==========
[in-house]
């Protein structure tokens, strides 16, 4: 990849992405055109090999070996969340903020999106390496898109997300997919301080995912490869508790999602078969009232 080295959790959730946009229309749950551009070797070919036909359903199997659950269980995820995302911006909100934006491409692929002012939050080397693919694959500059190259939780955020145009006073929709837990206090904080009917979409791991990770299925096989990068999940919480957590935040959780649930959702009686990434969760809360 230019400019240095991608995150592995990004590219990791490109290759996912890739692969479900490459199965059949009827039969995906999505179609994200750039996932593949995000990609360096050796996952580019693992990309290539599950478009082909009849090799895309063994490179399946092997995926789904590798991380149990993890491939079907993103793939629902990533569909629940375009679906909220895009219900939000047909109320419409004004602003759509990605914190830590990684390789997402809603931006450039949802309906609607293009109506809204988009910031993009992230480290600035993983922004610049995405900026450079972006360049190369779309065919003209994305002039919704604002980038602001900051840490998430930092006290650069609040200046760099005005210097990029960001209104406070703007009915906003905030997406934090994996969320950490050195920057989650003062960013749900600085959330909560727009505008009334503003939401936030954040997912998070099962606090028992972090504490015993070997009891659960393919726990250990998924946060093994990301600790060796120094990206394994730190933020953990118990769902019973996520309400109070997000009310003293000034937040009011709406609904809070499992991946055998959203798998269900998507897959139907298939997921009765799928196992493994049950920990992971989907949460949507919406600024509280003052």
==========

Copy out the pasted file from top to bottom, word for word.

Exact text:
[in-house]
């Protein structure tokens, strides 16, 4: 990849992405055109090999070996969340903020999106390496898109997300997919301080995912490869508790999602078969009232 080295959790959730946009229309749950551009070797070919036909359903199997659950269980995820995302911006909100934006491409692929002012939050080397693919694959500059190259939780955020145009006073929709837990206090904080009917979409791991990770299925096989990068999940919480957590935040959780649930959702009686990434969760809360 230019400019240095991608995150592995990004590219990791490109290759996912890739692969479900490459199965059949009827039969995906999505179609994200750039996932593949995000990609360096050796996952580019693992990309290539599950478009082909009849090799895309063994490179399946092997995926789904590798991380149990993890491939079907993103793939629902990533569909629940375009679906909220895009219900939000047909109320419409004004602003759509990605914190830590990684390789997402809603931006450039949802309906609607293009109506809204988009910031993009992230480290600035993983922004610049995405900026450079972006360049190369779309065919003209994305002039919704604002980038602001900051840490998430930092006290650069609040200046760099005005210097990029960001209104406070703007009915906003905030997406934090994996969320950490050195920057989650003062960013749900600085959330909560727009505008009334503003939401936030954040997912998070099962606090028992972090504490015993070997009891659960393919726990250990998924946060093994990301600790060796120094990206394994730190933020953990118990769902019973996520309400109070997000009310003293000034937040009011709406609904809070499992991946055998959203798998269900998507897959139907298939997921009765799928196992493994049950920990992971989907949460949507919406600024509280003052």